A property development company specialising in office-to-residential conversions has bought the Spires shopping centre and its five-acre site between Barnet High Street and Stapylton Road for £28 million.

BYM Capital is paying £3 million more than the suggested sale price of £25 million but far less than the £40 million paid by the Canadian pension fund AIMCO when it purchased the complex in 2015.

So far, BYM has released no information about its plans, but the sale underlines the uncertain future facing the Spires with its Waitrose supermarket, NCP car park and cafes fronting on to the High Street.

Distressed shopping centres are up for sale across the country and developers are poised to take advantage of changes in planning law that take effect in August and which allow for the change of use of town centre commercial, business and service buildings and their conversion for housing.

The Barnet Society and other groups are urging Barnet Council – which owns the freehold of the Spires site – to prepare a planning brief for the future of the shopping complex and surrounding area. Previous efforts to revive the Spires have been appreciated by residents and its well being is seen as essential to maintaining High Barnet as a popular shopping destination. 

When the Spires was placed on the market in March, real estate advisers Savills said the centre offered great potential for being redeveloped with a mix of retail and residential development.

An aerial view of the how centre might be redeveloped showed the existing courtyards and malls replaced with a large courtyard formed around five storey blocks of flats with retail premises on the ground floor.

React News, a property website which was the first to report news of the sale, described BYM Capital as an investor and developer engaged in the conversion of offices into flats.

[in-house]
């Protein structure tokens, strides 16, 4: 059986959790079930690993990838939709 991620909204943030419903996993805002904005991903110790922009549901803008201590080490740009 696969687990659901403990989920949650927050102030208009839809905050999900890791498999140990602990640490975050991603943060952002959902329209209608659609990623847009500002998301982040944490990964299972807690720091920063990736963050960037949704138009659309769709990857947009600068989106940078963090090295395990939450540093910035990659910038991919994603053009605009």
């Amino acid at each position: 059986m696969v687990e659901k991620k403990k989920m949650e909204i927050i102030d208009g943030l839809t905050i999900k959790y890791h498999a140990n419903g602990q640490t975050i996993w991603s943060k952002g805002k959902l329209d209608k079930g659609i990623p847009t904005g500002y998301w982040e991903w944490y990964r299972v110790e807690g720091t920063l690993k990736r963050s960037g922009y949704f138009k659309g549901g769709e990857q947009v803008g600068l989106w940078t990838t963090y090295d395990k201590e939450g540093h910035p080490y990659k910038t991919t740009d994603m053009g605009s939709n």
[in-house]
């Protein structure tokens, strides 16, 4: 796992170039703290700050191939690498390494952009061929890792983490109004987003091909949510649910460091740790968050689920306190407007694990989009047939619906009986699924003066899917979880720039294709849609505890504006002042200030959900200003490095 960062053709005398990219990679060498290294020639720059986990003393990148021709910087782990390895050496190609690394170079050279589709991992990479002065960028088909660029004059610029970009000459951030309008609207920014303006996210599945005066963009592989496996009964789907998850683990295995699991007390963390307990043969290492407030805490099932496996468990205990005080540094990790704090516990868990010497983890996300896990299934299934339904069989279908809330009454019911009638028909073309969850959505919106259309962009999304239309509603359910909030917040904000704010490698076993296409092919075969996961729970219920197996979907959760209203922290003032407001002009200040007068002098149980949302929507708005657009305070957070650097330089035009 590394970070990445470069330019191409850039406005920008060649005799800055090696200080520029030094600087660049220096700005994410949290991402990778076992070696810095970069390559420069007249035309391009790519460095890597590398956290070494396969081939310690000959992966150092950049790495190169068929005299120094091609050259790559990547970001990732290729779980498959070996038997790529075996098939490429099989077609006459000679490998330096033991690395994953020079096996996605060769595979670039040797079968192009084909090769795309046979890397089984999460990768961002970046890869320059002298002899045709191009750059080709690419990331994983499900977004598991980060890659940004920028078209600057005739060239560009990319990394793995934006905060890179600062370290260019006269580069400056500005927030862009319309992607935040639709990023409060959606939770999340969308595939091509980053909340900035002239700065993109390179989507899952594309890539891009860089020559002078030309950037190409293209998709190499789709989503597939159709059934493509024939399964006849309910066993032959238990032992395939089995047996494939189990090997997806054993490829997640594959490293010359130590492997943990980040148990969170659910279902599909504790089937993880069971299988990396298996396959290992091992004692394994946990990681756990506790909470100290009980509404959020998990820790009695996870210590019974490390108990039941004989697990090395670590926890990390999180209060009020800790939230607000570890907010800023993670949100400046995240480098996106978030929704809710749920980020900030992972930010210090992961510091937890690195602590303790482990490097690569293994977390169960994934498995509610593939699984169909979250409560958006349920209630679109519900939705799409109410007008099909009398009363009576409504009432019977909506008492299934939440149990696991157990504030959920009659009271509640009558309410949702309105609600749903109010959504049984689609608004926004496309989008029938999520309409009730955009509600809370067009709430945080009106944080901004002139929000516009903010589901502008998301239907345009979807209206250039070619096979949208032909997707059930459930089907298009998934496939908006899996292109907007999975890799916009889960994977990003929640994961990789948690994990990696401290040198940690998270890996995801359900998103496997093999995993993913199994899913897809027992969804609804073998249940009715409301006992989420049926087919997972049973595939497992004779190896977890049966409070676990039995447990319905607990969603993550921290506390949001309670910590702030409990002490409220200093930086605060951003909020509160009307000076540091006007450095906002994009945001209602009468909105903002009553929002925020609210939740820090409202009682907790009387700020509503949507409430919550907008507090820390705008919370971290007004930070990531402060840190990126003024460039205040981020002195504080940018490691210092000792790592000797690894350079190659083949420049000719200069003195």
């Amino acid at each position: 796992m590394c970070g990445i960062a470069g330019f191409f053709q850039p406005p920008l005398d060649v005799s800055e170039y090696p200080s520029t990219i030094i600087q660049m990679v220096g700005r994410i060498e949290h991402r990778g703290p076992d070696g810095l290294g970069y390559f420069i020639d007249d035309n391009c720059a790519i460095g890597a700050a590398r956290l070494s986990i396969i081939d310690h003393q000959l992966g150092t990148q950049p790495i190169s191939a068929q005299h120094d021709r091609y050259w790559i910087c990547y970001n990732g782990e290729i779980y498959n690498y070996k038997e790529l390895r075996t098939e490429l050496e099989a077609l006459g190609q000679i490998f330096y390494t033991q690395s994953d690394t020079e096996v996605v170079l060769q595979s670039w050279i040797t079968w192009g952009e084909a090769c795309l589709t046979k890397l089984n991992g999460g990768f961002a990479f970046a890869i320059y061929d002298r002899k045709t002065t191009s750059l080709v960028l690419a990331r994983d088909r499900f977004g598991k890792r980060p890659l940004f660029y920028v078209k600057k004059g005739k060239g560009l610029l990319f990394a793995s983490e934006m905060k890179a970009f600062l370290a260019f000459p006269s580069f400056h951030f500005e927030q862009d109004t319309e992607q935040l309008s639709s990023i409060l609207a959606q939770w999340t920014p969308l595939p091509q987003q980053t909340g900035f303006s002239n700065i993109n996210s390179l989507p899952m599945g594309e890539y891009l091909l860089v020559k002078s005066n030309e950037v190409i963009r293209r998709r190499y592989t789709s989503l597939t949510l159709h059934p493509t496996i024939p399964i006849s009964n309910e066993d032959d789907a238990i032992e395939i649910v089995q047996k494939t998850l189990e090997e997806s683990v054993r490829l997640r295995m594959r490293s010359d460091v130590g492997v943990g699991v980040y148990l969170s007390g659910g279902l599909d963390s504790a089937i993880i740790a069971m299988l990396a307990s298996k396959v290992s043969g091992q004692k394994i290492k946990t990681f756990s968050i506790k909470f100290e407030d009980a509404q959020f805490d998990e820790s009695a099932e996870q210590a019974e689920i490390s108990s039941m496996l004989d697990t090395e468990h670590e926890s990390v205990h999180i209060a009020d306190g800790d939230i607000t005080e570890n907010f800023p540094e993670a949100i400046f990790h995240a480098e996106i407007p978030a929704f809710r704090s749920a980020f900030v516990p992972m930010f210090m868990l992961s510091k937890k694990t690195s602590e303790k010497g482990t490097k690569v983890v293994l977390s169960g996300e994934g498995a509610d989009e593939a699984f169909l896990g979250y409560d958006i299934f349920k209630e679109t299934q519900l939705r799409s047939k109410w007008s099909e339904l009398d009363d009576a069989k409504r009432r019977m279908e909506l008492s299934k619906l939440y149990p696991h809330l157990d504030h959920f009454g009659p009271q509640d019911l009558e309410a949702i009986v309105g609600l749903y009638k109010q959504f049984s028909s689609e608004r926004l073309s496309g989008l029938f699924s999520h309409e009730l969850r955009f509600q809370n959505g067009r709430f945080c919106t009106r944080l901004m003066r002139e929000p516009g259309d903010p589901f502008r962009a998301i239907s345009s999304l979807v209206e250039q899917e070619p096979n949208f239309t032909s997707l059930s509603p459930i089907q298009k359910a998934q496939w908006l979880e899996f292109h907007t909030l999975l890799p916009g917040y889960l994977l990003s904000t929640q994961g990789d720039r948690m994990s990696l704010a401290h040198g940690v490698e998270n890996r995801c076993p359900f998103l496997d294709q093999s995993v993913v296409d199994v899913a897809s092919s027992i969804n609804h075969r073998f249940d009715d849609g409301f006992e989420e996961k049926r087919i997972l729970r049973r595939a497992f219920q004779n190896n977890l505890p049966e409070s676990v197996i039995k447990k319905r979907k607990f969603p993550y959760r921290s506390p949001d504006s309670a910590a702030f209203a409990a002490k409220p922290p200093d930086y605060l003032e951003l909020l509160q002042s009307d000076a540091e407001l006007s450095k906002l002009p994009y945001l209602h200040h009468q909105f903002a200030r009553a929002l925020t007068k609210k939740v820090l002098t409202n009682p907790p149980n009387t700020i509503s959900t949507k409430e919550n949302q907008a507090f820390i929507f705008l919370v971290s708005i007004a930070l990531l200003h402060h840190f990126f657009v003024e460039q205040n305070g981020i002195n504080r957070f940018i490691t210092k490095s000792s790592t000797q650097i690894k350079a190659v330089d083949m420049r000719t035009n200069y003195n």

In 2018, BYM bought the former BskyB headquarters in West London for £98 million for conversion into 271 flats and followed that in 2019 with the purchase of the former Mothercare headquarters in Watford.

Mark Garmon-Jones, Savills’ head of shopping centre investment, told the Barnet Society that he could not comment further on the sale to BYM Capital or future plans for the Spires.

He confirmed there had been considerable interest from developers and investors who had seen the potential for regenerating the Spires which had added appeal because there was considerable space around the centre for future development.

The sale of the Spires and uncertainty about its redevelopment has highlighted continuing concern over the future of the twice-weekly Barnet stalls market which is under the control of the Spires management.

In recent weeks, following the easing of lockdown, the market has flourished and often on Saturdays has eight, nine or even ten stalls, entirely filling its allocated space around the bandstand at the Waitrose entrance.

There is similar uncertainty about the stalled plan to build a 100-bed Premier Inn on the former market site at the corner of St Albans Road and Chipping Close.

Planning permission for the hotel was granted in November 2018 and expires in November this year.

Currently the site is owned by Aberdeen City Council which purchased it for £4million in 2019 – at a time when the parent company Whitbread was indicating that the new hotel would open in time for Christmas 2020 – a target date that inevitably became a casualty of the covid-19 pandemic.  

React News says the Borough of Barnet is an area which is proving highly proactive among buyers of retail assets looking for development opportunities.

In February it reported that Barnet Council was buying Brent Cross retail park for £55 million as part of the land assembly for the mix-used £5 billion Brent Cross master plan; nearby the Staples Corner shopping park was sold for £28 million to the Bestway Group with the potential for residential conversion; and last year residential developer Ballymore purchased the Broadwalk shopping centre in Edgware and is working up plans for 3,500 homes.